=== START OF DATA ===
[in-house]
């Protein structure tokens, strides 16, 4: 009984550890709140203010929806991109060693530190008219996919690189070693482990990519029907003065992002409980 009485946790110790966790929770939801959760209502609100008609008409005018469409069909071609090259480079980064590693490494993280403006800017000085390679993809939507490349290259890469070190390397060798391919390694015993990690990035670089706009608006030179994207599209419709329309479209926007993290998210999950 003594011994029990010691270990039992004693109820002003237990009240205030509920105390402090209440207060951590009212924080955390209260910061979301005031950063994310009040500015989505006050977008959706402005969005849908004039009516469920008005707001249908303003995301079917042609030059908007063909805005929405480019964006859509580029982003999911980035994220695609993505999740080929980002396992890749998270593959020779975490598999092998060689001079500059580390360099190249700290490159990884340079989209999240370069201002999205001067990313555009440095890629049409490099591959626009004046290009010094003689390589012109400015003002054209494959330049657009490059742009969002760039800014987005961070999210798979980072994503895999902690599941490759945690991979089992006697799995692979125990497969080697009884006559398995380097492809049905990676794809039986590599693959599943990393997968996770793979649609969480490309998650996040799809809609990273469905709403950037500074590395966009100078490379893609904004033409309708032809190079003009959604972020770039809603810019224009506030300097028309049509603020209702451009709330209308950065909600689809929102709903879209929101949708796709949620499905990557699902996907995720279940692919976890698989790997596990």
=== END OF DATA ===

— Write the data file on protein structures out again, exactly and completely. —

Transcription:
[in-house]
């Protein structure tokens, strides 16, 4: 009984550890709140203010929806991109060693530190008219996919690189070693482990990519029907003065992002409980 009485946790110790966790929770939801959760209502609100008609008409005018469409069909071609090259480079980064590693490494993280403006800017000085390679993809939507490349290259890469070190390397060798391919390694015993990690990035670089706009608006030179994207599209419709329309479209926007993290998210999950 003594011994029990010691270990039992004693109820002003237990009240205030509920105390402090209440207060951590009212924080955390209260910061979301005031950063994310009040500015989505006050977008959706402005969005849908004039009516469920008005707001249908303003995301079917042609030059908007063909805005929405480019964006859509580029982003999911980035994220695609993505999740080929980002396992890749998270593959020779975490598999092998060689001079500059580390360099190249700290490159990884340079989209999240370069201002999205001067990313555009440095890629049409490099591959626009004046290009010094003689390589012109400015003002054209494959330049657009490059742009969002760039800014987005961070999210798979980072994503895999902690599941490759945690991979089992006697799995692979125990497969080697009884006559398995380097492809049905990676794809039986590599693959599943990393997968996770793979649609969480490309998650996040799809809609990273469905709403950037500074590395966009100078490379893609904004033409309708032809190079003009959604972020770039809603810019224009506030300097028309049509603020209702451009709330209308950065909600689809929102709903879209929101949708796709949620499905990557699902996907995720279940692919976890698989790997596990």